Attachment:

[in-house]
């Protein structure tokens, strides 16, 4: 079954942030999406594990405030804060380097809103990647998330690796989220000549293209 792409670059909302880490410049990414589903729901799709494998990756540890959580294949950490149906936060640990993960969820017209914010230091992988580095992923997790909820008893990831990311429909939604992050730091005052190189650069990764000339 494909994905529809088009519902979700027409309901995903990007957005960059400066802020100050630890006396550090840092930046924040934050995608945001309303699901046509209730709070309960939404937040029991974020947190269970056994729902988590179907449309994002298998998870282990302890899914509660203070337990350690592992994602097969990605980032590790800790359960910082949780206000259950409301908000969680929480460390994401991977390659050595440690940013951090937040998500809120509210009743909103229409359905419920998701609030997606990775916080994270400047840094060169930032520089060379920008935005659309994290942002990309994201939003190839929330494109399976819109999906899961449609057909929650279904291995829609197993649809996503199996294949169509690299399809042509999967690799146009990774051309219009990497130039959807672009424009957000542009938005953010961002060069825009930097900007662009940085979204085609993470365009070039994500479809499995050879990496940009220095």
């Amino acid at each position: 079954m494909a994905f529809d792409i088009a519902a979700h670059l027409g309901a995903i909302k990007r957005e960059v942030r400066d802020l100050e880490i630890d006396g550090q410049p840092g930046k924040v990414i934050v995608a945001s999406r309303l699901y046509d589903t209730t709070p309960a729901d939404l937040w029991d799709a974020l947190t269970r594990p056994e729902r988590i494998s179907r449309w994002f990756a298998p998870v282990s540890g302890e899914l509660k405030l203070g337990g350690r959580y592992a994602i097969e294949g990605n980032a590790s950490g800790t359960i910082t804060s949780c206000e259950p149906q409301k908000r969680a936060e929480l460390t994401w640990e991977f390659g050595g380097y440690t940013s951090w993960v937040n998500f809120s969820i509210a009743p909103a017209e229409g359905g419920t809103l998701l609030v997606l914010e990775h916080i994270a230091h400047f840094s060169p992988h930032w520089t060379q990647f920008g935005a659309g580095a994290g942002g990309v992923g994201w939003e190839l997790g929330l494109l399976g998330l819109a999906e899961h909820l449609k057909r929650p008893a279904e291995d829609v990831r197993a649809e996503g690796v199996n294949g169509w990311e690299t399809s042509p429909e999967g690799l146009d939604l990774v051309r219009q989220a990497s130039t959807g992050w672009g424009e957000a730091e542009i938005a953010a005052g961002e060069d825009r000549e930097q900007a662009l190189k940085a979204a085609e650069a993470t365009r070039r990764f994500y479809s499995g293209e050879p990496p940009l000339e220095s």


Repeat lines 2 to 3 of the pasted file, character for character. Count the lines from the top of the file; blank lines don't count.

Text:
């Protein structure tokens, strides 16, 4: 079954942030999406594990405030804060380097809103990647998330690796989220000549293209 792409670059909302880490410049990414589903729901799709494998990756540890959580294949950490149906936060640990993960969820017209914010230091992988580095992923997790909820008893990831990311429909939604992050730091005052190189650069990764000339 494909994905529809088009519902979700027409309901995903990007957005960059400066802020100050630890006396550090840092930046924040934050995608945001309303699901046509209730709070309960939404937040029991974020947190269970056994729902988590179907449309994002298998998870282990302890899914509660203070337990350690592992994602097969990605980032590790800790359960910082949780206000259950409301908000969680929480460390994401991977390659050595440690940013951090937040998500809120509210009743909103229409359905419920998701609030997606990775916080994270400047840094060169930032520089060379920008935005659309994290942002990309994201939003190839929330494109399976819109999906899961449609057909929650279904291995829609197993649809996503199996294949169509690299399809042509999967690799146009990774051309219009990497130039959807672009424009957000542009938005953010961002060069825009930097900007662009940085979204085609993470365009070039994500479809499995050879990496940009220095």
């Amino acid at each position: 079954m494909a994905f529809d792409i088009a519902a979700h670059l027409g309901a995903i909302k990007r957005e960059v942030r400066d802020l100050e880490i630890d006396g550090q410049p840092g930046k924040v990414i934050v995608a945001s999406r309303l699901y046509d589903t209730t709070p309960a729901d939404l937040w029991d799709a974020l947190t269970r594990p056994e729902r988590i494998s179907r449309w994002f990756a298998p998870v282990s540890g302890e899914l509660k405030l203070g337990g350690r959580y592992a994602i097969e294949g990605n980032a590790s950490g800790t359960i910082t804060s949780c206000e259950p149906q409301k908000r969680a936060e929480l460390t994401w640990e991977f390659g050595g380097y440690t940013s951090w993960v937040n998500f809120s969820i509210a009743p909103a017209e229409g359905g419920t809103l998701l609030v997606l914010e990775h916080i994270a230091h400047f840094s060169p992988h930032w520089t060379q990647f920008g935005a659309g580095a994290g942002g990309v992923g994201w939003e190839l997790g929330l494109l399976g998330l819109a999906e899961h909820l449609k057909r929650p008893a279904e291995d829609v990831r197993a649809e996503g690796v199996n294949g169509w990311e690299t399809s042509p429909e999967g690799l146009d939604l990774v051309r219009q989220a990497s130039t959807g992050w672009g424009e957000a730091e542009i938005a953010a005052g961002e060069d825009r000549e930097q900007a662009l190189k940085a979204a085609e650069a993470t365009r070039r990764f994500y479809s499995g293209e050879p990496p940009l000339e220095s």